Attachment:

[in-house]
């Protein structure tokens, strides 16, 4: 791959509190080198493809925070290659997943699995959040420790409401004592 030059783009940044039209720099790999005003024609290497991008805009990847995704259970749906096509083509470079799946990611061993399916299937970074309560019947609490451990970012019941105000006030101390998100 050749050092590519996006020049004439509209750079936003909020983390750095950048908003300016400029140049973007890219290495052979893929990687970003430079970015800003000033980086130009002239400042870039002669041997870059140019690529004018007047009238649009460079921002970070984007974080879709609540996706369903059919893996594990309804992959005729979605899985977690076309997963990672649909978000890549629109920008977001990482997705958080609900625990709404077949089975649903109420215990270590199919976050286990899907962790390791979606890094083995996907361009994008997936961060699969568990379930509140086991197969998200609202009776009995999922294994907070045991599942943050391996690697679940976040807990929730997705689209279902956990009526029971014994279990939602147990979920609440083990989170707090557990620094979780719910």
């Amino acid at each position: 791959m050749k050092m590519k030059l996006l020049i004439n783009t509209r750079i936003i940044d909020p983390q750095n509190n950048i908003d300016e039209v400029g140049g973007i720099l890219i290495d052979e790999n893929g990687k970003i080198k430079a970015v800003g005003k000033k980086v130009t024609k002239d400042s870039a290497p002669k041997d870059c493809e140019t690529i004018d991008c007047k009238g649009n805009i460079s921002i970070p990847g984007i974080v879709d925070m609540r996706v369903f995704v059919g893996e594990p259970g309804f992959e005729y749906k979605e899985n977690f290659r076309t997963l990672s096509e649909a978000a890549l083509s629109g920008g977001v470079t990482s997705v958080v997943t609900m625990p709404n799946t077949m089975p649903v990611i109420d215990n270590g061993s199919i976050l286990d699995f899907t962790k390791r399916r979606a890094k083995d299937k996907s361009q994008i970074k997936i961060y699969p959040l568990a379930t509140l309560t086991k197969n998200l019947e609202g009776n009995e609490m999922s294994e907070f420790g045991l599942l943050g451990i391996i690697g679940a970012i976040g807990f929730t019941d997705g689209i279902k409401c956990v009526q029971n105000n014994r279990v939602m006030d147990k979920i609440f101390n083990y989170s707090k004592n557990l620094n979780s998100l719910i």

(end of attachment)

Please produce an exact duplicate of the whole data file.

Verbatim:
[in-house]
């Protein structure tokens, strides 16, 4: 791959509190080198493809925070290659997943699995959040420790409401004592 030059783009940044039209720099790999005003024609290497991008805009990847995704259970749906096509083509470079799946990611061993399916299937970074309560019947609490451990970012019941105000006030101390998100 050749050092590519996006020049004439509209750079936003909020983390750095950048908003300016400029140049973007890219290495052979893929990687970003430079970015800003000033980086130009002239400042870039002669041997870059140019690529004018007047009238649009460079921002970070984007974080879709609540996706369903059919893996594990309804992959005729979605899985977690076309997963990672649909978000890549629109920008977001990482997705958080609900625990709404077949089975649903109420215990270590199919976050286990899907962790390791979606890094083995996907361009994008997936961060699969568990379930509140086991197969998200609202009776009995999922294994907070045991599942943050391996690697679940976040807990929730997705689209279902956990009526029971014994279990939602147990979920609440083990989170707090557990620094979780719910």
């Amino acid at each position: 791959m050749k050092m590519k030059l996006l020049i004439n783009t509209r750079i936003i940044d909020p983390q750095n509190n950048i908003d300016e039209v400029g140049g973007i720099l890219i290495d052979e790999n893929g990687k970003i080198k430079a970015v800003g005003k000033k980086v130009t024609k002239d400042s870039a290497p002669k041997d870059c493809e140019t690529i004018d991008c007047k009238g649009n805009i460079s921002i970070p990847g984007i974080v879709d925070m609540r996706v369903f995704v059919g893996e594990p259970g309804f992959e005729y749906k979605e899985n977690f290659r076309t997963l990672s096509e649909a978000a890549l083509s629109g920008g977001v470079t990482s997705v958080v997943t609900m625990p709404n799946t077949m089975p649903v990611i109420d215990n270590g061993s199919i976050l286990d699995f899907t962790k390791r399916r979606a890094k083995d299937k996907s361009q994008i970074k997936i961060y699969p959040l568990a379930t509140l309560t086991k197969n998200l019947e609202g009776n009995e609490m999922s294994e907070f420790g045991l599942l943050g451990i391996i690697g679940a970012i976040g807990f929730t019941d997705g689209i279902k409401c956990v009526q029971n105000n014994r279990v939602m006030d147990k979920i609440f101390n083990y989170s707090k004592n557990l620094n979780s998100l719910i």